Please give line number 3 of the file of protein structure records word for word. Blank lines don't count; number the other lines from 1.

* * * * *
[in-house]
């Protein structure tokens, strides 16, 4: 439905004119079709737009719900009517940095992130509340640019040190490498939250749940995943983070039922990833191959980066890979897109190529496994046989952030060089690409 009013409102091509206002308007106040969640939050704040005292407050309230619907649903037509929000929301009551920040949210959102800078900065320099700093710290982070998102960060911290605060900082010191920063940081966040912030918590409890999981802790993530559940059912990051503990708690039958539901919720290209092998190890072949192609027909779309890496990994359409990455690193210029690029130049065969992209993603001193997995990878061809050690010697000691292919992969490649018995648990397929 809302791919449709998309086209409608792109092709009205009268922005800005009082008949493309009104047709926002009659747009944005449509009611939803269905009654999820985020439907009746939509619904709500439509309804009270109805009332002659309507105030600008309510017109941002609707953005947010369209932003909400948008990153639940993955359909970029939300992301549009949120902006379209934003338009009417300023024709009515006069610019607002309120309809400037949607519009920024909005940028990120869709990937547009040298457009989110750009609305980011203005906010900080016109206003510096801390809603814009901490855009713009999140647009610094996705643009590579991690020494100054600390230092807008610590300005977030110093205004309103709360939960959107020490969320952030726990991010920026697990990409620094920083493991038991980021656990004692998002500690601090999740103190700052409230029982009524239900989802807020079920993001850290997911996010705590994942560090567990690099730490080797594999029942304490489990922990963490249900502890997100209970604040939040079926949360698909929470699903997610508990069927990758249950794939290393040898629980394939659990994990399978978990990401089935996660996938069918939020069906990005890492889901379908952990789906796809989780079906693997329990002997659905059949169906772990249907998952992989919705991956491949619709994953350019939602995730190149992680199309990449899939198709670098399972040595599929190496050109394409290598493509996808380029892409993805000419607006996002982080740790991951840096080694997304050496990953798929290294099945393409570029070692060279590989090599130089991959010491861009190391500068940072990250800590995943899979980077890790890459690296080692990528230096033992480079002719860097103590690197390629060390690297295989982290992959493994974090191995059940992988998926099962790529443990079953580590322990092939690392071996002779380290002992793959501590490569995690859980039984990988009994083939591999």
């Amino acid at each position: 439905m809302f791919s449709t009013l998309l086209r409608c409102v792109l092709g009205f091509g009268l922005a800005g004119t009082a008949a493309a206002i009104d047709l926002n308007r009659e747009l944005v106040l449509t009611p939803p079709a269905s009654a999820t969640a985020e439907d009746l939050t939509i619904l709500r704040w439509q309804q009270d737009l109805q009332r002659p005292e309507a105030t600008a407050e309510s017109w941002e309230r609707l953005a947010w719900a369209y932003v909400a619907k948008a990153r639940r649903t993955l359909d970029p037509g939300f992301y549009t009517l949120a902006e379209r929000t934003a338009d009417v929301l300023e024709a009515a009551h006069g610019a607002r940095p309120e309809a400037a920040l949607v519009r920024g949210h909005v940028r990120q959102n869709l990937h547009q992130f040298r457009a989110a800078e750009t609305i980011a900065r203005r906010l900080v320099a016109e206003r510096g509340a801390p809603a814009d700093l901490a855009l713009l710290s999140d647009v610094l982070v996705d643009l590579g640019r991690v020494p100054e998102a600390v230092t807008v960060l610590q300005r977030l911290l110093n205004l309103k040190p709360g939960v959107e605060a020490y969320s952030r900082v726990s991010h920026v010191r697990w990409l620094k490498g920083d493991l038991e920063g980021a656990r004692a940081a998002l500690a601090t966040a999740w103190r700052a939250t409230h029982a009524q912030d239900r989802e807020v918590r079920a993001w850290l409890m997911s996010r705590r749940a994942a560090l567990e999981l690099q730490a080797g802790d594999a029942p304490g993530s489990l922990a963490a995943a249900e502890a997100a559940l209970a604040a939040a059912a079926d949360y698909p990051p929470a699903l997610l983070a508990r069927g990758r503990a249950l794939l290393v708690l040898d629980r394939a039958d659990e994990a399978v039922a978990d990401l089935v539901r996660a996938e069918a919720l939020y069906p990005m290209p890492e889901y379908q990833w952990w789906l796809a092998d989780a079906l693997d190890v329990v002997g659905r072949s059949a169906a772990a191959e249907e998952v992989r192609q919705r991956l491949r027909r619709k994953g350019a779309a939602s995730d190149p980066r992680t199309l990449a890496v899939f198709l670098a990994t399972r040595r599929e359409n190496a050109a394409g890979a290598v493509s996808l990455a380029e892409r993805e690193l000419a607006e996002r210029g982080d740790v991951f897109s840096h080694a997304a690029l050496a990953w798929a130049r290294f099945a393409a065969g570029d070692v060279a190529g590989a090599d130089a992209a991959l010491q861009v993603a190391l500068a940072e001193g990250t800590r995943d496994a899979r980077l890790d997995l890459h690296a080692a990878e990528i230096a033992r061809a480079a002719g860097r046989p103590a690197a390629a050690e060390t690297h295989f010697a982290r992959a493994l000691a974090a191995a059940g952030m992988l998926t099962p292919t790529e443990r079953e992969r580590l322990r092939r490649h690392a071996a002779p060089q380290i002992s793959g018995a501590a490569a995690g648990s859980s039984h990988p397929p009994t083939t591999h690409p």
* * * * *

């Amino acid at each position: 439905m809302f791919s449709t009013l998309l086209r409608c409102v792109l092709g009205f091509g009268l922005a800005g004119t009082a008949a493309a206002i009104d047709l926002n308007r009659e747009l944005v106040l449509t009611p939803p079709a269905s009654a999820t969640a985020e439907d009746l939050t939509i619904l709500r704040w439509q309804q009270d737009l109805q009332r002659p005292e309507a105030t600008a407050e309510s017109w941002e309230r609707l953005a947010w719900a369209y932003v909400a619907k948008a990153r639940r649903t993955l359909d970029p037509g939300f992301y549009t009517l949120a902006e379209r929000t934003a338009d009417v929301l300023e024709a009515a009551h006069g610019a607002r940095p309120e309809a400037a920040l949607v519009r920024g949210h909005v940028r990120q959102n869709l990937h547009q992130f040298r457009a989110a800078e750009t609305i980011a900065r203005r906010l900080v320099a016109e206003r510096g509340a801390p809603a814009d700093l901490a855009l713009l710290s999140d647009v610094l982070v996705d643009l590579g640019r991690v020494p100054e998102a600390v230092t807008v960060l610590q300005r977030l911290l110093n205004l309103k040190p709360g939960v959107e605060a020490y969320s952030r900082v726990s991010h920026v010191r697990w990409l620094k490498g920083d493991l038991e920063g980021a656990r004692a940081a998002l500690a601090t966040a999740w103190r700052a939250t409230h029982a009524q912030d239900r989802e807020v918590r079920a993001w850290l409890m997911s996010r705590r749940a994942a560090l567990e999981l690099q730490a080797g802790d594999a029942p304490g993530s489990l922990a963490a995943a249900e502890a997100a559940l209970a604040a939040a059912a079926d949360y698909p990051p929470a699903l997610l983070a508990r069927g990758r503990a249950l794939l290393v708690l040898d629980r394939a039958d659990e994990a399978v039922a978990d990401l089935v539901r996660a996938e069918a919720l939020y069906p990005m290209p890492e889901y379908q990833w952990w789906l796809a092998d989780a079906l693997d190890v329990v002997g659905r072949s059949a169906a772990a191959e249907e998952v992989r192609q919705r991956l491949r027909r619709k994953g350019a779309a939602s995730d190149p980066r992680t199309l990449a890496v899939f198709l670098a990994t399972r040595r599929e359409n190496a050109a394409g890979a290598v493509s996808l990455a380029e892409r993805e690193l000419a607006e996002r210029g982080d740790v991951f897109s840096h080694a997304a690029l050496a990953w798929a130049r290294f099945a393409a065969g570029d070692v060279a190529g590989a090599d130089a992209a991959l010491q861009v993603a190391l500068a940072e001193g990250t800590r995943d496994a899979r980077l890790d997995l890459h690296a080692a990878e990528i230096a033992r061809a480079a002719g860097r046989p103590a690197a390629a050690e060390t690297h295989f010697a982290r992959a493994l000691a974090a191995a059940g952030m992988l998926t099962p292919t790529e443990r079953e992969r580590l322990r092939r490649h690392a071996a002779p060089q380290i002992s793959g018995a501590a490569a995690g648990s859980s039984h990988p397929p009994t083939t591999h690409p």